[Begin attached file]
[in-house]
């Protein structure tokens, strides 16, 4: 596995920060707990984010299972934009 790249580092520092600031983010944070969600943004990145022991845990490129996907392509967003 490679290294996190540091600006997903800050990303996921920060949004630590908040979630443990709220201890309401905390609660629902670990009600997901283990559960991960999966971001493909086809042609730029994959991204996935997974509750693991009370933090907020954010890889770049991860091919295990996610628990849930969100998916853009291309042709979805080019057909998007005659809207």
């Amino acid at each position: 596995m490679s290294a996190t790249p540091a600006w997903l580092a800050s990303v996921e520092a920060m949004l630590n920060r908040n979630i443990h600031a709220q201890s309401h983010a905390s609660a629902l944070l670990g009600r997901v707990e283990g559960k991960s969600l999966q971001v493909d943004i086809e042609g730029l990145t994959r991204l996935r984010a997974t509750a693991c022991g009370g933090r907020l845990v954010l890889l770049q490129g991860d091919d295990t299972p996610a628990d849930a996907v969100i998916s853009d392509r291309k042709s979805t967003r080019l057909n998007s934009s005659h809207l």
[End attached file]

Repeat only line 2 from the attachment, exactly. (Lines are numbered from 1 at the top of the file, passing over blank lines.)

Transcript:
């Protein structure tokens, strides 16, 4: 596995920060707990984010299972934009 790249580092520092600031983010944070969600943004990145022991845990490129996907392509967003 490679290294996190540091600006997903800050990303996921920060949004630590908040979630443990709220201890309401905390609660629902670990009600997901283990559960991960999966971001493909086809042609730029994959991204996935997974509750693991009370933090907020954010890889770049991860091919295990996610628990849930969100998916853009291309042709979805080019057909998007005659809207």